It seems in our culture we are afraid of silence and emptiness. We fill our days with activities and rush about and chatter a lot, but underneath this superficial noise many of us feel somewhat hollow. If we pause we may get a glimpse of the yawning abyss which frightens us.
I believe that existence is inherently empty — devoid of intrinsic meaning. It’s part of the labor of life to create meaning and purpose. It’s something we have to invent, or let others invent for us.
But I think we should not be scared of the void. We should learn to embrace it when necessary. Perhaps we should even romance it.
I didn’t always feel this way. Here’s the lyrics of a song I wrote over twenty years ago.
It’s the curious nature of curious things
That leads me in the darkness that questioning brings
It seems my whole life I’ve been questioning things
And it takes all my time, it takes all my soul
Sucks it all down in a great big hole
The void of oblivion, the nothingness that I know
This snippet of doggerel is a little embarrassing in its awkwardness, but I think it does a good job of capturing the sentiment of a period in my life, when I was a young man coming through an existential crisis.
Peace in darkness
I feel differently now. Over the years I have made my peace with “the darkness that questioning brings.” I have come to thoroughly enjoy that “darkness.” And I’m no longer so frightened of the “void of oblivion.” It actually kind of turns me on. From time to time I take a moment to pause, draw breath, quiet myself, and think about nothing in particular. My mind tends to be so hyperactive that it’s actually a bit of a challenge to get to that state where the void presents itself. It can still be scary and disorienting, sometimes, but ultimately it is always refreshing.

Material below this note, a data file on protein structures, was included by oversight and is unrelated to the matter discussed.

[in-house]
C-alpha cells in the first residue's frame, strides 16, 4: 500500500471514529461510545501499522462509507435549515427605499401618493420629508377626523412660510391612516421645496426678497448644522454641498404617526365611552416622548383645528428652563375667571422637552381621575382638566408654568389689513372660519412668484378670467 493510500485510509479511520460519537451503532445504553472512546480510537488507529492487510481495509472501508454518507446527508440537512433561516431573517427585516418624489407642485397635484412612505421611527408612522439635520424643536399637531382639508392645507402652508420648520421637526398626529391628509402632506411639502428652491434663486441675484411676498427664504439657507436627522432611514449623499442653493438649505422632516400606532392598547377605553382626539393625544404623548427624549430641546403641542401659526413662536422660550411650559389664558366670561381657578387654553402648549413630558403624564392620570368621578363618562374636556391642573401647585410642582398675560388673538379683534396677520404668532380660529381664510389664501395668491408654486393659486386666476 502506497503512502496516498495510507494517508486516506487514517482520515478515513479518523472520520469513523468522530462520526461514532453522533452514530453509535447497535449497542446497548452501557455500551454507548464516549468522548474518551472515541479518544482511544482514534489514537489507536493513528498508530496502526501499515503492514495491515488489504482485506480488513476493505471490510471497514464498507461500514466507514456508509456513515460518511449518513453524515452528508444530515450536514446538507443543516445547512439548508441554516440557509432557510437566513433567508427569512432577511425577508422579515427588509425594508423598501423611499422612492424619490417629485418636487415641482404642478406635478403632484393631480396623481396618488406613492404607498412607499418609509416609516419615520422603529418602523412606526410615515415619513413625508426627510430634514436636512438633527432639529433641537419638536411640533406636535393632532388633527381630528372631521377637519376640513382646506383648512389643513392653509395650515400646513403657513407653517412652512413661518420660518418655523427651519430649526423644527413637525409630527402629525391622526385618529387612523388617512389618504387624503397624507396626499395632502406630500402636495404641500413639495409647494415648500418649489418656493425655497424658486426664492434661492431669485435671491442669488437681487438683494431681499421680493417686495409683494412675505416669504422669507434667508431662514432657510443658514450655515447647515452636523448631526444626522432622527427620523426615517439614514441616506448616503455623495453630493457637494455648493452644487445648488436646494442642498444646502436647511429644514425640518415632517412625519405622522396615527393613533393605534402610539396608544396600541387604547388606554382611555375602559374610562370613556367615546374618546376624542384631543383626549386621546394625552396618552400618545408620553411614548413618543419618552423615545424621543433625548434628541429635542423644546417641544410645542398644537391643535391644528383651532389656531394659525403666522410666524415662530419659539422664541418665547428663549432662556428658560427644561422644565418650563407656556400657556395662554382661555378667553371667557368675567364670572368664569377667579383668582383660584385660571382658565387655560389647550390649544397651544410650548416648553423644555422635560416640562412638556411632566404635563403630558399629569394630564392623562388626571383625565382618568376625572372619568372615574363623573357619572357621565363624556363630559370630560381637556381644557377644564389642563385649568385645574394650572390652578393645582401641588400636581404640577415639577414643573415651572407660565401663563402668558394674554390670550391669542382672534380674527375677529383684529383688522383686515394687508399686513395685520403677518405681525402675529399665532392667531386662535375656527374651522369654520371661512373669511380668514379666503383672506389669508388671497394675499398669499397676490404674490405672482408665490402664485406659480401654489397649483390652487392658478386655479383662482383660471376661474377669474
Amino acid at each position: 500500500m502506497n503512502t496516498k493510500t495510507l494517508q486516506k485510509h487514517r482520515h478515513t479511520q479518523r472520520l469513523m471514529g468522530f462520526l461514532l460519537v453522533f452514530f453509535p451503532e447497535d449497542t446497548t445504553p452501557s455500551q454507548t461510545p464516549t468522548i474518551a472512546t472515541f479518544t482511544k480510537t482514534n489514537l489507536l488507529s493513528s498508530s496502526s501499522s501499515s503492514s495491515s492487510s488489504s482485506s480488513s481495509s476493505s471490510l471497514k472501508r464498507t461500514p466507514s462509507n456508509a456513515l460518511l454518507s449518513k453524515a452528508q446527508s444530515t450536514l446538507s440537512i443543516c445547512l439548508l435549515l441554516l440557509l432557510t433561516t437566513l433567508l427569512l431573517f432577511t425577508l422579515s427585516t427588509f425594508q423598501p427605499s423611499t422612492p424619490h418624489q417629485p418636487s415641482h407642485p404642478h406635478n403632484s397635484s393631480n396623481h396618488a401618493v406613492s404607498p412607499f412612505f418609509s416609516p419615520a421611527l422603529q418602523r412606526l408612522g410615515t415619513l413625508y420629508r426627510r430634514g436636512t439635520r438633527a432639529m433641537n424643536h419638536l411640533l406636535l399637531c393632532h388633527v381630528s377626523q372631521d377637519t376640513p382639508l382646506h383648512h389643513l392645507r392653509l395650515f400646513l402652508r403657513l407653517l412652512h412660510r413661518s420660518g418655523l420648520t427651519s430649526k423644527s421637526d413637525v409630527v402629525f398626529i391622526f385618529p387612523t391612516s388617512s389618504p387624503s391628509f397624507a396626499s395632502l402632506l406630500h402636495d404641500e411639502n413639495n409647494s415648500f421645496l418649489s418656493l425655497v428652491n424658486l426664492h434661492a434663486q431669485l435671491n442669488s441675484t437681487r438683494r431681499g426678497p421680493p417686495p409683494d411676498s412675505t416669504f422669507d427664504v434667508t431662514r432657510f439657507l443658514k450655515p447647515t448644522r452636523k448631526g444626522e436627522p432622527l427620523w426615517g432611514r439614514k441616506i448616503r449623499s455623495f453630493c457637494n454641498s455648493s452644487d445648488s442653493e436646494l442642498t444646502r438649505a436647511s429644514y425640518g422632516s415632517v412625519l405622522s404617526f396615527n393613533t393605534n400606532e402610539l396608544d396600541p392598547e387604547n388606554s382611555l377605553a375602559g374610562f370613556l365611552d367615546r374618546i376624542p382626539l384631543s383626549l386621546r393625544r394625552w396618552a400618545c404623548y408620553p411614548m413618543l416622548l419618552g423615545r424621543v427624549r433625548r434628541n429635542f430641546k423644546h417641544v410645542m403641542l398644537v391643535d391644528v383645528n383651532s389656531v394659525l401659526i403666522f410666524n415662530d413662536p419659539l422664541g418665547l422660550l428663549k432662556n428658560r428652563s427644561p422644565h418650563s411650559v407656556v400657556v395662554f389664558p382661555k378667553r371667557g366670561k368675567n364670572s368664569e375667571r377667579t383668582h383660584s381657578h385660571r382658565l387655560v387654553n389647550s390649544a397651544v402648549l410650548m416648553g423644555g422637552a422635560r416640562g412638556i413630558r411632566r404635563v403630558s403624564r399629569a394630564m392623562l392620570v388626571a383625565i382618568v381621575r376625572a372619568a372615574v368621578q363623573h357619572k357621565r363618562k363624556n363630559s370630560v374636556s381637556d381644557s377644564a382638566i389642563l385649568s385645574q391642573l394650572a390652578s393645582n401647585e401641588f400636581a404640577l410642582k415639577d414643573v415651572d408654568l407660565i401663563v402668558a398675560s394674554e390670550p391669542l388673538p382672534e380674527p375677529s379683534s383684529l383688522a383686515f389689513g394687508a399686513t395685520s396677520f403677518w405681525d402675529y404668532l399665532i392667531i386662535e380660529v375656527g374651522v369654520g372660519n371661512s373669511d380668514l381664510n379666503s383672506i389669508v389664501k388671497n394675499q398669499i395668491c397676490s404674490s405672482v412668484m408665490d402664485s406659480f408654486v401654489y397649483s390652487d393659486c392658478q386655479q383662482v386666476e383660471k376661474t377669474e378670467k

The void is full of surprises.
This article first appeared at b.rox.
Bart Everson is a writer, a photographer, a baker of bread, a husband and a father. An award-winning videographer, he is co-creator of ROX, the first TV show on the internet. As a media artist and an advocate for faculty development in higher education, he is interested in current and emerging trends in social media, blogging, podcasting, et cetera, as well as non-technological subjects such as contemplative pedagogy and integrative learning. He is a founding member of the Green Party of Louisiana, past president of Friends of Lafitte Corridor, sometime contributor to Rising Tide, and a participant in New Orleans Lamplight Circle.
Check out Bart’s other posts: